Monuments, Countries Douse Lights for ‘Earth Hour’

It was lights out in about 170 countries on Saturday as millions of people and thousands of cities took part in Earth Hour, a global effort to draw attention to climate change.

The World Wide Fund for Nature organized the first Earth Hour in 2007 in Australia. The international effort began as a grass-roots event to urge people to reduce their use of energy as a way to help combat climate change.

Dozens of well-known monuments, buildings and locales — from Red Square in Moscow to Big Ben in London to the Sydney Opera House to the Burj Khalifa, the world’s tallest building in Dubai — took part, dousing their lights for 60 minutes at 8:30 p.m., local time.

“We started Earth Hour in 2007 to show leaders that climate change was an issue people cared about,” coordinator Siddarth Das of WWF told the French news agency AFP. “For that symbolic moment to turn into the global movement it is today, is really humbling and speaks volumes about the powerful role of people in issues that affect their lives.”

Many events were staged to draw awareness to how human activities contribute to climate change.

In India, hundreds of cyclists participated in “Pedal for the Planet,” part of a campaign to encourage people to save energy and minimize the use of fossil fuels.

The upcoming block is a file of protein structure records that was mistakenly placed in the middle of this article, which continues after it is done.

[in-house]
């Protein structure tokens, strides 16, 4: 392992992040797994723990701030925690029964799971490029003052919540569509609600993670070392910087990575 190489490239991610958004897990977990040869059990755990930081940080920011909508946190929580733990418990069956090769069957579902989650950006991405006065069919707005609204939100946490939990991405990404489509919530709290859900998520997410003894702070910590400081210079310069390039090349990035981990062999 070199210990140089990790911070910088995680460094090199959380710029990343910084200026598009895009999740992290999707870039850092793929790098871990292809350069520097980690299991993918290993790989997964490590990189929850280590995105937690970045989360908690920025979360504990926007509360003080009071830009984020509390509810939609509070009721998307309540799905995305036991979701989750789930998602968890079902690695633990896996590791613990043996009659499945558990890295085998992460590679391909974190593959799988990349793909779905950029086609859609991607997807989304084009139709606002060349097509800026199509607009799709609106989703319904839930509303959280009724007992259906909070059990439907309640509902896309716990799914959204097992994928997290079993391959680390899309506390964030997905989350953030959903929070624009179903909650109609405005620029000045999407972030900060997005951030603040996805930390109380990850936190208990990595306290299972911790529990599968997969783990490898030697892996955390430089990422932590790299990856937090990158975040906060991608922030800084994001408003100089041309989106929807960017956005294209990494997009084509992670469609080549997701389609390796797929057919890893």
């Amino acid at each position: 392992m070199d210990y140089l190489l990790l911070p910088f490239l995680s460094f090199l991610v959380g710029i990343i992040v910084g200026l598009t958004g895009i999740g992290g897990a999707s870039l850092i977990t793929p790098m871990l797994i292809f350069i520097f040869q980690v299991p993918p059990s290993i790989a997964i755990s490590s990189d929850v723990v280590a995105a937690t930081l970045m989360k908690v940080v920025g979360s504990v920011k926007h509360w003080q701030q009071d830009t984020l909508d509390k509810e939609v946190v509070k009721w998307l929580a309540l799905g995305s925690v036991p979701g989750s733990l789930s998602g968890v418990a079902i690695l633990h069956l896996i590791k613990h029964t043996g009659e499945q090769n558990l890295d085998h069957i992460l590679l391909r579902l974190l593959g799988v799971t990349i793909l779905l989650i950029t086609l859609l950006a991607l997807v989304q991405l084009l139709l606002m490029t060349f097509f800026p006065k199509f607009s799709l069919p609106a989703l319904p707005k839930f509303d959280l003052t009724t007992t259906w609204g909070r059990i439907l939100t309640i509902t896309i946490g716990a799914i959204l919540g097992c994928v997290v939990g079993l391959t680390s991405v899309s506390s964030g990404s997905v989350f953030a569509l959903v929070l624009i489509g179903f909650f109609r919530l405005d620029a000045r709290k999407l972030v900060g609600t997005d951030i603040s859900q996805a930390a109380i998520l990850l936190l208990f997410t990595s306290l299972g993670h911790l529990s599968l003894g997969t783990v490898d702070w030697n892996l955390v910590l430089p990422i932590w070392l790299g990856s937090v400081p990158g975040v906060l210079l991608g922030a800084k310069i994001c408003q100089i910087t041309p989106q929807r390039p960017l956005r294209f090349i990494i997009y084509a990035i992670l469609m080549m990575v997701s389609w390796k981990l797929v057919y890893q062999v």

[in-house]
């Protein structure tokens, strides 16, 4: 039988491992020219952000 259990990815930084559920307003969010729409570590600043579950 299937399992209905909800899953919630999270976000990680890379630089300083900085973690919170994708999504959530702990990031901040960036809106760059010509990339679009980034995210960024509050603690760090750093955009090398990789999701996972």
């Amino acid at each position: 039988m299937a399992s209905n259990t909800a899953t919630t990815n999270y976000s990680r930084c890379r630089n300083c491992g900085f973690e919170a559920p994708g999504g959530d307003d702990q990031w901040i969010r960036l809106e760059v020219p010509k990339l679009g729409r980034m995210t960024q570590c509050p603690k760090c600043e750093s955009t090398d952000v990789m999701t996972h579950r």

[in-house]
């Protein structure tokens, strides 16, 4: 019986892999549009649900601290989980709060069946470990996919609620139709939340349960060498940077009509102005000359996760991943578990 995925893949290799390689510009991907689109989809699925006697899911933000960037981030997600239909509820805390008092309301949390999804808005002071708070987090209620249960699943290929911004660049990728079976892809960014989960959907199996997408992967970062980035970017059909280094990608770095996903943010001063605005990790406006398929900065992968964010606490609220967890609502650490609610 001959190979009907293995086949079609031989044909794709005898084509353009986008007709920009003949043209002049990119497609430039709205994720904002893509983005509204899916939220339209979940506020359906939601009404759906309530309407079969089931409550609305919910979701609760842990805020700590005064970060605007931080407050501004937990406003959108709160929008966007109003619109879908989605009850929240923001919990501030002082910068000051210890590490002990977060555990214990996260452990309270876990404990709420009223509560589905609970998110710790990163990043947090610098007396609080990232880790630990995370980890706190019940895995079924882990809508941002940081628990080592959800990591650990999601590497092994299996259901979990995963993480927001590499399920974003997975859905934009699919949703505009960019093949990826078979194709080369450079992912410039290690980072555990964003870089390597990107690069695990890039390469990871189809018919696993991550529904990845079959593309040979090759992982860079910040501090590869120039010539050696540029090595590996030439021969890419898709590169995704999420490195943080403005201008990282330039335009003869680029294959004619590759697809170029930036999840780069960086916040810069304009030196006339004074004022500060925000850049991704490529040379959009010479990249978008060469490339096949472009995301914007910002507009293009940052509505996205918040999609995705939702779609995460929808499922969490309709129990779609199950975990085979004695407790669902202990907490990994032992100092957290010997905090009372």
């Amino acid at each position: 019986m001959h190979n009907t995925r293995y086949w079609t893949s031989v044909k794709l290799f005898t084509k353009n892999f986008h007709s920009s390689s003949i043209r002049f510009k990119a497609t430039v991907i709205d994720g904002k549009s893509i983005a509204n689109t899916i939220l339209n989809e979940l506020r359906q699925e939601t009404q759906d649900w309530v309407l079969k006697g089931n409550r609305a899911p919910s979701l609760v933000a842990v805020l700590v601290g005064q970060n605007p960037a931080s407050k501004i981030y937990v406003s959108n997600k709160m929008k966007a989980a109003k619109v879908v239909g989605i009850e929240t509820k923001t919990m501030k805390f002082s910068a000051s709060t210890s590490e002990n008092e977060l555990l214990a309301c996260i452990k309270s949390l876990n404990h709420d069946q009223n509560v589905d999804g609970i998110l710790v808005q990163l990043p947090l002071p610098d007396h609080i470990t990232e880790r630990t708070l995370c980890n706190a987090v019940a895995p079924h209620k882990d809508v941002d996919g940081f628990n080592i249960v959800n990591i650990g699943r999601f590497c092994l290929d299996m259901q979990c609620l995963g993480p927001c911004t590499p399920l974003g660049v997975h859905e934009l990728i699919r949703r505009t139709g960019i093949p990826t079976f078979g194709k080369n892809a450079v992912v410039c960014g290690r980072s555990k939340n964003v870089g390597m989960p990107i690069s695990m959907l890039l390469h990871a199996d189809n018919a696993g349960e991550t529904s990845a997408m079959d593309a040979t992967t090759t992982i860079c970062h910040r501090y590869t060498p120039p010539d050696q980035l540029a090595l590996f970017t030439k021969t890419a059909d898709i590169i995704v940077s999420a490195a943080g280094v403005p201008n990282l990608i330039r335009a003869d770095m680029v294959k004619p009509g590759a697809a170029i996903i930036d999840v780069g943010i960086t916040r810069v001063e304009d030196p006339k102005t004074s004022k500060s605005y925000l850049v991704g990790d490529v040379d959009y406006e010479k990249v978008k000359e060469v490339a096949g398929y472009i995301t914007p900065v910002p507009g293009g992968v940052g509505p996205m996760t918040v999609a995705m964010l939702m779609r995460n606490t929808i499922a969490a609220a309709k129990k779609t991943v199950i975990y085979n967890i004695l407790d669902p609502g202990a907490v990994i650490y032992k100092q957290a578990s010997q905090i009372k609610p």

Organizer Anuj Mathur told Reuters news agency, “This is for our society, this is for the well-being of our planet and this is something we need to give to our kids, to our generation. So this we are doing for the planet, and this is a small initiative to show our commitment toward our country and society.”

Largest group of its kind

The World Wide Fund for Nature dates to 1961, when it was founded in Switzerland as the World Wildlife Fund. The world’s largest conservation organization changed its name years later to reflect a broader focus on all environmental issues rather than just wildlife; it is still known as the World Wildlife Fund in the United States and Canada, and all units worldwide use the acronym WWF.

In January, NASA and the U.S. National Oceanic and Atmospheric Administration said research has shown that 2016 was the hottest year on record, for the third year in a row. “The 2016 globally averaged surface temperature ended as the highest since record-keeping began in 1880,” the two agencies said.

They also said temperatures, raised mainly by man-made greenhouse gases and partly by a natural El Nino weather event that released heat from the Pacific Ocean, beat the previous record in 2015, when 200 nations signed on to the Paris Agreement, a plan to limit global warming.

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